‘Mountain Tales’ review: Where home is a rubbish mountain 20 storeys high

Soma Basu 23 October 2021 16:55 IST
Updated: 22 October 2021 14:58 IST

A gut-wrenching story of the poor and marginalised who work and live at Mumbai’s Deonar landfill to earn their daily bread

Rag pickers live off what the rest of the world throws away. They lead invisible lives in the landfills that keep growing, stagnating and putrefying with items discarded by the city’s rich. The dark trail of modern life is seen and felt everywhere.

Journalist Saumya Roy, who spent eight years researching the impact of urbanisation, over-consumption and waste mismanagement in Maximum City, describes it as ‘discarded desires’ of the moneyed-people. The grossness of disparity between the world of the rich and the poor compelled her to explore the lives of rag pickers in 2013, when she co-founded Vandana Foundation to support the livelihoods of Mumbai’s poorest micro-entrepreneurs.

Unspoken trauma


Roy initially planned to write a magazine article but in 2016 after fire erupted in Deonar’s garbage mountains engulfing the city in its smoke and the pickers got arrested, her Mountain Tales took shape as she witnessed the unspoken trauma of the marginalised community. She knew they struggled to feed their families and continued to live in anguish in the place because they believed it gave them an opportunity to earn.

Recycling, reselling and reusing waste is a way of life for the human scavengers but inside their collective world of filth and poverty, is the silent and harsh battle with illnesses, pollution, injuries, misery, neglect, death and despair. It tugged at Roy’s heart and she began chronicling the daily life of teenager Farzana Shaikh, her parents and eight siblings, extended family members and friends. The teetering piles of deliveries brought them everything “from stale food, recyclable material, dead animals, foetuses of newly born, medical and plastic waste, old clothes, broken furniture, glass and twisted metal.”

How the waste pickers live in rotting garbage, sewage and toxic chemicals to find clothes, food, love and friendship; how they relentlessly search for items to sell for a living and in the process clean up a significant proportion of waste generated daily by the city; how they get injured while working with waste and sometimes crushed under the wheels of bulldozers; the stigma they face and remain out of any welfare scheme — all this drives Roy’s powerful narrative.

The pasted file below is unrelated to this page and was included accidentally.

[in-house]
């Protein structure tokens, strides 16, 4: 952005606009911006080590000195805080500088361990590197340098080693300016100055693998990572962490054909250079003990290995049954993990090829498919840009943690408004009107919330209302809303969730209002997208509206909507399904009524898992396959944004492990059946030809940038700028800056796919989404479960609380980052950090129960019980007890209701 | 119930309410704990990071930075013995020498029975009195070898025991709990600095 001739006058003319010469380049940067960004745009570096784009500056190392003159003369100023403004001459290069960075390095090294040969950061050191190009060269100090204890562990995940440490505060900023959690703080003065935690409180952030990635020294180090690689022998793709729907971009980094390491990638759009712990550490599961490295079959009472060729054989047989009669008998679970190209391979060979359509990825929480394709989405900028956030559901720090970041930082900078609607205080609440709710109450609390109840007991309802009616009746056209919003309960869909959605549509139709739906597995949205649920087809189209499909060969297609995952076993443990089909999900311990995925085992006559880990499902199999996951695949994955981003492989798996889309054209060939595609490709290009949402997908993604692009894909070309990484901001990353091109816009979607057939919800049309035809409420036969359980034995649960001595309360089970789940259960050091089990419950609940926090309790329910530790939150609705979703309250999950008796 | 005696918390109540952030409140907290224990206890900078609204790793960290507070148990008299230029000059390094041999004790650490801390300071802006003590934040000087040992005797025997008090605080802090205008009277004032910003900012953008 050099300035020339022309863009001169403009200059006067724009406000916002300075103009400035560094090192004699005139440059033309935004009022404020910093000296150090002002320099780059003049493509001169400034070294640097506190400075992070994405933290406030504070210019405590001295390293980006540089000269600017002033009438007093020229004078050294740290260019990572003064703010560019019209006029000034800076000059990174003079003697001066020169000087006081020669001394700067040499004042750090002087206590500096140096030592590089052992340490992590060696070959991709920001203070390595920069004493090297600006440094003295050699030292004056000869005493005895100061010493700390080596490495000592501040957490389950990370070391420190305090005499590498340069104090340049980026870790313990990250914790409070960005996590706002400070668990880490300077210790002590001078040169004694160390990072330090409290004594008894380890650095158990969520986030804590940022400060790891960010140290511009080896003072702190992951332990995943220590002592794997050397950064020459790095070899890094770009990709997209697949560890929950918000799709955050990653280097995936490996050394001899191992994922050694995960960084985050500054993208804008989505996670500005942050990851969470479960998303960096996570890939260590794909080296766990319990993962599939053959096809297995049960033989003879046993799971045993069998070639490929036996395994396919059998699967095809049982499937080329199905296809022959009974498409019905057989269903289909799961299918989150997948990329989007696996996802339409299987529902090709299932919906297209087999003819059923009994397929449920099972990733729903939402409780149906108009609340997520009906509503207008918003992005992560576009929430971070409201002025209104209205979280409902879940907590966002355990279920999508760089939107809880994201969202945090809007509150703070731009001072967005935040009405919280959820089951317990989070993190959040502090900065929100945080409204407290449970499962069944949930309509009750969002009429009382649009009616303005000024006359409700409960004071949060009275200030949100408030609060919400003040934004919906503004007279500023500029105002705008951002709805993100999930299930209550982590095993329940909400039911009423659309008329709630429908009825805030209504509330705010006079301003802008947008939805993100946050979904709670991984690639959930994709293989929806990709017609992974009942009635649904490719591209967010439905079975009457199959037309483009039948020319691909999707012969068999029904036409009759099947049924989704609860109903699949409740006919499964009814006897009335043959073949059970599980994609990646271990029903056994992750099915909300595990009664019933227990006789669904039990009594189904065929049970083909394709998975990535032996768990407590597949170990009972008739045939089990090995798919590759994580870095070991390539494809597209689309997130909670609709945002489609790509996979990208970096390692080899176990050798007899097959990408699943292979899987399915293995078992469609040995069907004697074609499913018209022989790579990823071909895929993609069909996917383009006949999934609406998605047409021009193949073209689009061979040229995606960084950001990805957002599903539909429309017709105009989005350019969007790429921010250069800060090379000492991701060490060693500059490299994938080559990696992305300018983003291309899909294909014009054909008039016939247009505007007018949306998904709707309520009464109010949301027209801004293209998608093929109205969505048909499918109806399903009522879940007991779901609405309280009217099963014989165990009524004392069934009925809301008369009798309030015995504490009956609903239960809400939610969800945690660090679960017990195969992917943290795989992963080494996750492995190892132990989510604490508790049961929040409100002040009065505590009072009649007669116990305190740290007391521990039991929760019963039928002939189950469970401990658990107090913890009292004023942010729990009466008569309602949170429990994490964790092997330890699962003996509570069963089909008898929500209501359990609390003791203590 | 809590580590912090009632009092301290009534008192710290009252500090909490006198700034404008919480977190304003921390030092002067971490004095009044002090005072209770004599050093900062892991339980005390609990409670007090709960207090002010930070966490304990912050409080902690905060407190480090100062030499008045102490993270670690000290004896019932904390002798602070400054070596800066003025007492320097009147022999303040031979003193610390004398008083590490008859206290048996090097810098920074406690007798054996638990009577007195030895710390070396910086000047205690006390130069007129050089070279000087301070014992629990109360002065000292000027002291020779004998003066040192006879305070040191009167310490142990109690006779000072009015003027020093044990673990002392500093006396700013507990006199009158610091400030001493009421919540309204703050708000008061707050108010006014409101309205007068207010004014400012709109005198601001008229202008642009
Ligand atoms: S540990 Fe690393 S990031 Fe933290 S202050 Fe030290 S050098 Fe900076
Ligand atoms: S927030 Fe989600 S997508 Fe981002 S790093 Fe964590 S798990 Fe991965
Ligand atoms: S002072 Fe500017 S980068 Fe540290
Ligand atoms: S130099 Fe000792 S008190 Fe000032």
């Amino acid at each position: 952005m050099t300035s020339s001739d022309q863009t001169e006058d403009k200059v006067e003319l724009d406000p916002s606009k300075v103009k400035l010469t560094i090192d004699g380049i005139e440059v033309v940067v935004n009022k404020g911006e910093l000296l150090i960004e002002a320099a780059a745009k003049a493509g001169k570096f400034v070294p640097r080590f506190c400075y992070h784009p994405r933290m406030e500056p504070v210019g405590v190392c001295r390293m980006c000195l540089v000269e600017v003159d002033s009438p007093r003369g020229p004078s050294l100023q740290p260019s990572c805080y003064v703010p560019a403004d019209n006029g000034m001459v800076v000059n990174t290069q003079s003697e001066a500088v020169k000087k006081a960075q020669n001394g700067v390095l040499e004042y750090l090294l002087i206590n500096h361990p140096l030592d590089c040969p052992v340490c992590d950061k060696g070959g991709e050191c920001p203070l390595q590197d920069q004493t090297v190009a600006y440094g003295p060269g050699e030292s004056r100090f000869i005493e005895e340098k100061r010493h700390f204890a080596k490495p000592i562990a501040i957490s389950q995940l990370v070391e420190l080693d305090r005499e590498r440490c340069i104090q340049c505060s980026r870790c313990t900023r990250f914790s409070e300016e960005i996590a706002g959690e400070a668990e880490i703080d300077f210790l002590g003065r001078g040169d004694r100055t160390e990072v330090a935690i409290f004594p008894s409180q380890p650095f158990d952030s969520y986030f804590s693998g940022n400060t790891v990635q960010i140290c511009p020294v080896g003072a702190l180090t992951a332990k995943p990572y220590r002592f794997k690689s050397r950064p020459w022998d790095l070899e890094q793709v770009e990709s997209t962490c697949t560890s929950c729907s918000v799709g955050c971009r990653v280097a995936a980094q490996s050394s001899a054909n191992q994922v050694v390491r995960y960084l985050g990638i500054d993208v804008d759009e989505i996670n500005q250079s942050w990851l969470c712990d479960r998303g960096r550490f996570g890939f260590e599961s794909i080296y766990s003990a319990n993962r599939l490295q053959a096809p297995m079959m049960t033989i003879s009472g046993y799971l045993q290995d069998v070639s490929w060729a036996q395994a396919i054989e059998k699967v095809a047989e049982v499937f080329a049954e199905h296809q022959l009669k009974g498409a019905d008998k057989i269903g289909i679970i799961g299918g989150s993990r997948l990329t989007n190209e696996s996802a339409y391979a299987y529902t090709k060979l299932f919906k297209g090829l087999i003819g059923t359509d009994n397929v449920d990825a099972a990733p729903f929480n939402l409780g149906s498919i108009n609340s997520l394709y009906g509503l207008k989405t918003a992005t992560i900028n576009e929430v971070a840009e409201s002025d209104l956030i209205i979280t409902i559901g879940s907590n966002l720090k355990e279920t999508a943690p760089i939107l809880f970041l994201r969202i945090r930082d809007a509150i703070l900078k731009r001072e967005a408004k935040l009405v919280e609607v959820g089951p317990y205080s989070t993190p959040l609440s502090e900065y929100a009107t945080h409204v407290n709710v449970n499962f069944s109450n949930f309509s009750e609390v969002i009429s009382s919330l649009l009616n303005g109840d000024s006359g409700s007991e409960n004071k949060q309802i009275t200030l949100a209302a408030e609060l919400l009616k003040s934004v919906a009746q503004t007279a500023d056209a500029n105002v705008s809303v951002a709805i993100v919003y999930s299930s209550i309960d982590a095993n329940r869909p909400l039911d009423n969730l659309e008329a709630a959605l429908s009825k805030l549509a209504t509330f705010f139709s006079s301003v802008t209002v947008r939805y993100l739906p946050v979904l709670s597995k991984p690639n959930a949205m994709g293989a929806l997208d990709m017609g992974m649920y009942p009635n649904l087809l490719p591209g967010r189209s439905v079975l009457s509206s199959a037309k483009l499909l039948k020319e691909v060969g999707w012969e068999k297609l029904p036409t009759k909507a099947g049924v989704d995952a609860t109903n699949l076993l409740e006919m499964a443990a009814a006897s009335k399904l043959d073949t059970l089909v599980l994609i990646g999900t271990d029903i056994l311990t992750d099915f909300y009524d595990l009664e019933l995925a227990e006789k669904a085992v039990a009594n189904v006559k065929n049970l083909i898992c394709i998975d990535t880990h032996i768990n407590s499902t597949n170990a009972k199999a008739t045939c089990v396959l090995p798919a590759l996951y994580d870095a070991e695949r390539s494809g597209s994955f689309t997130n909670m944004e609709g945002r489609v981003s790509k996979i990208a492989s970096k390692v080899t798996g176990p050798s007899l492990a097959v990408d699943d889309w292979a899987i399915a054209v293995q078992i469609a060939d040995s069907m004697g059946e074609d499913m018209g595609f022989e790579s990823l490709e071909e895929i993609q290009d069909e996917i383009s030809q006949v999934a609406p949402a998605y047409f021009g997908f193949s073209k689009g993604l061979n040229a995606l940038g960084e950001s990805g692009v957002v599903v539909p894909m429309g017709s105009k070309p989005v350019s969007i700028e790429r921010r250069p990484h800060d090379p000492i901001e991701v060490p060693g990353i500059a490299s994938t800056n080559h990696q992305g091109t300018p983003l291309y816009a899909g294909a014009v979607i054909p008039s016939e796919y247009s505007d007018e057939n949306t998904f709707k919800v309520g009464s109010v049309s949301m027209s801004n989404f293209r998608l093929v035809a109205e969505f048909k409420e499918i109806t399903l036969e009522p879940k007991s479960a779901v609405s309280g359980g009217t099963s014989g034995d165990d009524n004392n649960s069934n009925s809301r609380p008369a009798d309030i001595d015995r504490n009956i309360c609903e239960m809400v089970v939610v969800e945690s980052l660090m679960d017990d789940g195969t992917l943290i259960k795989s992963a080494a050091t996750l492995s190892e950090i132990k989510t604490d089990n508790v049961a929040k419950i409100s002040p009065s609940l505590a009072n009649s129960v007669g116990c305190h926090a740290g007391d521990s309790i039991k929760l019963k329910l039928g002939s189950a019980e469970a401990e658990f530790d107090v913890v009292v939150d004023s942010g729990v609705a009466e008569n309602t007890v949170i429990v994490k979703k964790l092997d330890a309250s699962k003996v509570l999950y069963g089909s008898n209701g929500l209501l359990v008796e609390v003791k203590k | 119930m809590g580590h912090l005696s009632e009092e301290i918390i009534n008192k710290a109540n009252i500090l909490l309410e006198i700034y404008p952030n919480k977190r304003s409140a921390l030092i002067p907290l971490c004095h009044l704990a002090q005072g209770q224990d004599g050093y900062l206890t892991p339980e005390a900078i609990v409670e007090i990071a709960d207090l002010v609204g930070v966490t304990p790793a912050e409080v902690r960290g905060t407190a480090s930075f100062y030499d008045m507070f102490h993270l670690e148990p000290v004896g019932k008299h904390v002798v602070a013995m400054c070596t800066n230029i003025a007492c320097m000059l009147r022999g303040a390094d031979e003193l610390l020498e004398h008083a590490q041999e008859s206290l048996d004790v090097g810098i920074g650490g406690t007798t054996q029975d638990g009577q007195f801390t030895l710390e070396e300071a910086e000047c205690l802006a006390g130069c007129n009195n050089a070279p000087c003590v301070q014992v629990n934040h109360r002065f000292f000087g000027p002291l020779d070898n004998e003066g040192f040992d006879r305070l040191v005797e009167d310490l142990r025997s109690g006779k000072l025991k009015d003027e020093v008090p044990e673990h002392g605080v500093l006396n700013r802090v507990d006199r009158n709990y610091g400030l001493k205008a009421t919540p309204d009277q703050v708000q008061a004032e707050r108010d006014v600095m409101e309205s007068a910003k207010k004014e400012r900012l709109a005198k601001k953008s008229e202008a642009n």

She critically examines the relationship between the comfort of the better-offs and the accumulating waste at Deonar landfill estimated to be in existence for 122 years housing millions of tonnes of waste spread over 314 acres of land. The garbage dumps are as high as 20-storeyed apartments.

The poorest of the poor reach the landfill slums with the faith that the dumping grounds will shape their lives. It perhaps does for those who chase and get lucky to sort the new trash delivery trucks or bribe the municipality and police to put their hands in first to strike gold from the garbage. The rest live around and continue to scour the dump in hope.

Spectacle of decay

The garbage mountains have a toxic halo, says the author, in her telling account. With age and gender no bar, the waste pickers instil life into the mammoth graveyard of belongings of the privileged: they resell things that come from the city, they eat, wear, hoard and play with them. “They stalk the waste and make for a world that is a mirror image of ours,” writes Roy.

She details every instance with care and empathy and her lucid writing not only draws the reader but also helps to reflect upon how one person’s trash impacts another’s life. There are pending court cases aimed at controlling entry of garbage into Deonar’s landfills. But the garbage mountains have remained a spectacle of decay even as the lives that the waste pickers build on it get more fragile.

Mountain Tales; Saumya Roy, Profile Books/ Hachette, ₹699.